It was quite a spectacle. The children in the audience craned their necks to see a giant puppet walking towards them. A thousand smartphones went up in the air to freeze the image for posterity. The audience at Lady Willingdon College, opposite Marina Beach, looked spell-bound at the sky as Aruna and the Raging Sun, by the UK-based Graeae Theatre Company and La Fura dels Baus, unfolded in front of them.
Not everyday, do you get to see a sight like this. The children screamed in absolute glee and terror as the 20-metre-tall puppet approached them with a certain casualness, looking eerie and surreal. Its timing was perfect. The plot of the play, scripted by Venkataraman Balakrishnan, artistic director of Theatre Nisha, had reached a crucial juncture where humanity, tormented by the Sun, needed a saviour. Two cranes were employed to lift the make-shift stage and the actors up in the air. The production, accompanied by Indian and Western beats, reached a crescendo with fireworks in the sky, splashing it with hues of reds, pinks and greens.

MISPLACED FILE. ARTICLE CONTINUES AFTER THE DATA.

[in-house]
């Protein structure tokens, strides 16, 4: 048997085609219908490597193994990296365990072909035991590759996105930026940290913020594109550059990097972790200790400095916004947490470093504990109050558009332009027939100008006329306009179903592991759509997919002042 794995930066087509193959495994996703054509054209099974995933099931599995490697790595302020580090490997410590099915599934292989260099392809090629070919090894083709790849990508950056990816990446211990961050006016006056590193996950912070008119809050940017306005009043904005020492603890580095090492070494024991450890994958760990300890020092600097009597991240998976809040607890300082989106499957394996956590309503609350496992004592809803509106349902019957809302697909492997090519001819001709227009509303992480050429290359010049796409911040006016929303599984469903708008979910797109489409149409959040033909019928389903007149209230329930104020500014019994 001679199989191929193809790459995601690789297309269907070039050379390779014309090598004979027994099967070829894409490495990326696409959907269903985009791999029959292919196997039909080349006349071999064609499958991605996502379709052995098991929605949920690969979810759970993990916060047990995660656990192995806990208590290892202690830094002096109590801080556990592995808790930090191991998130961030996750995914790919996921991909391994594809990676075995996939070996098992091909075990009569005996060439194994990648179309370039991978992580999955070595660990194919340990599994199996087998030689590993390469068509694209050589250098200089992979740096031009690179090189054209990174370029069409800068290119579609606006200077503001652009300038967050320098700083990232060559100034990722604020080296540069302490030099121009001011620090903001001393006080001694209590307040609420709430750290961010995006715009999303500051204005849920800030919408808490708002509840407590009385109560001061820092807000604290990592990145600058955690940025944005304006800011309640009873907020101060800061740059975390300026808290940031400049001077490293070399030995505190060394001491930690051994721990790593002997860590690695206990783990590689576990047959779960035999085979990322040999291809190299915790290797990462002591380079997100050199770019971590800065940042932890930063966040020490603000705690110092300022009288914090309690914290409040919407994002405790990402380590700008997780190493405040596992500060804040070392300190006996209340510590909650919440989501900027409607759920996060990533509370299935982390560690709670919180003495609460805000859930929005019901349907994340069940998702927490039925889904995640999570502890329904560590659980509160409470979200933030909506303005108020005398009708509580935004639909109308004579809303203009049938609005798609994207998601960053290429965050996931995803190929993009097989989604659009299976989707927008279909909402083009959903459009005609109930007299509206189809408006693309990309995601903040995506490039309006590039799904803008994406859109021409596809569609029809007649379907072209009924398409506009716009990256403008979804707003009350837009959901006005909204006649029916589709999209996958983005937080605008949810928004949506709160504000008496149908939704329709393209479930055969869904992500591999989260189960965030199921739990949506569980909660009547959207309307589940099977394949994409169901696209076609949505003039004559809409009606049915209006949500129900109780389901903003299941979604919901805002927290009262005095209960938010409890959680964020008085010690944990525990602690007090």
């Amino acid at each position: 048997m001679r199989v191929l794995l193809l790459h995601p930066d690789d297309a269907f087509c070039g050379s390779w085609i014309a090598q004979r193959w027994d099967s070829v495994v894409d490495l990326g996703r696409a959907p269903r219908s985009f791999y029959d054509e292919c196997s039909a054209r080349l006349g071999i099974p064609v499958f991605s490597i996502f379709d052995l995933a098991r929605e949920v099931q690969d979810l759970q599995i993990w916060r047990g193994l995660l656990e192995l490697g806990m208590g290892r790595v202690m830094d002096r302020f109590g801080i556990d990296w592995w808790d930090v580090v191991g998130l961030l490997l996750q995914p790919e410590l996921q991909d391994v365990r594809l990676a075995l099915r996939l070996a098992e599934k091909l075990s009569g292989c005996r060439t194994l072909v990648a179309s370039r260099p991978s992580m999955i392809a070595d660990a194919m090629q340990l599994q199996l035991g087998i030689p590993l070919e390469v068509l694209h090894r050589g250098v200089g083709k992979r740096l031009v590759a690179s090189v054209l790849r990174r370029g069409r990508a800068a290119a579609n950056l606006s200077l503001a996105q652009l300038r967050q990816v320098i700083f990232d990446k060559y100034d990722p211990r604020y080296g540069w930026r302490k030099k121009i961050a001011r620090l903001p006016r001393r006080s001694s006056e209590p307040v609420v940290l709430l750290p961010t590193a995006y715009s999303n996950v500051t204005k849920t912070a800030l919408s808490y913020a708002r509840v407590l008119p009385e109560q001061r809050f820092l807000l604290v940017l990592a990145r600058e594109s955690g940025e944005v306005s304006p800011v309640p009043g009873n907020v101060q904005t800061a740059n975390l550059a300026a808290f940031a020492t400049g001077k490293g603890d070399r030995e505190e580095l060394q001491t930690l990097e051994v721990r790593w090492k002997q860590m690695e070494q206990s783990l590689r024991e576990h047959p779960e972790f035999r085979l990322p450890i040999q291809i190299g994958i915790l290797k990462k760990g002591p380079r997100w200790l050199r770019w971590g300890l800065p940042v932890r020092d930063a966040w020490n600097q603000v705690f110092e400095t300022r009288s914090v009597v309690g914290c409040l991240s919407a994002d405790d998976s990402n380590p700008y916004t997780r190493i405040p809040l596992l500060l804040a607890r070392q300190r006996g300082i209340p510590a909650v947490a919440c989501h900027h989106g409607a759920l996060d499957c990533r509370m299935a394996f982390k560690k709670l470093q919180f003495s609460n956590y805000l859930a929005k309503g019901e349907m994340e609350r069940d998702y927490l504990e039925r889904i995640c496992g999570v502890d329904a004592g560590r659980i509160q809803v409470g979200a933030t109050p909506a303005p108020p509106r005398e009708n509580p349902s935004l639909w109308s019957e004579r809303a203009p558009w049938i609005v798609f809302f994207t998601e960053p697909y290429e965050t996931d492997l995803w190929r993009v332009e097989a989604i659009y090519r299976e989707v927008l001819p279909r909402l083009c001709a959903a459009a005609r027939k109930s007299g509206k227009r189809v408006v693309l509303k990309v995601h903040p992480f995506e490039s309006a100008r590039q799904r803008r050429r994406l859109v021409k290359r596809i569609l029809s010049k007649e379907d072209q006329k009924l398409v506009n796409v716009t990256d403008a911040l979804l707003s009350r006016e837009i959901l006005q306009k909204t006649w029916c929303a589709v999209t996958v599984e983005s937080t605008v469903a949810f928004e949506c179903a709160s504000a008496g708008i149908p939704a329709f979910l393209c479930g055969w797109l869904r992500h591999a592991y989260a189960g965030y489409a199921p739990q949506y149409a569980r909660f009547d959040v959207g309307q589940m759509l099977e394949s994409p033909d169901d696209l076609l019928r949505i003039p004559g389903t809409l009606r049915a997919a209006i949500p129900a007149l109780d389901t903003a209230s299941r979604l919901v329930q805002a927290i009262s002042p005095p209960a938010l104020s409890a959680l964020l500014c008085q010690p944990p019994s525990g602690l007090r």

It was a first of its kind for Chennai, where the differently-abled led the entire show. Up in the air, the actors pulled off acrobatic stunts and graceful moves. Through such a statement, the production proved that art and humanity are not monolithic. For once, let’s put to rest the question of good and bad art, and instead, welcome this production as a celebration of humanity.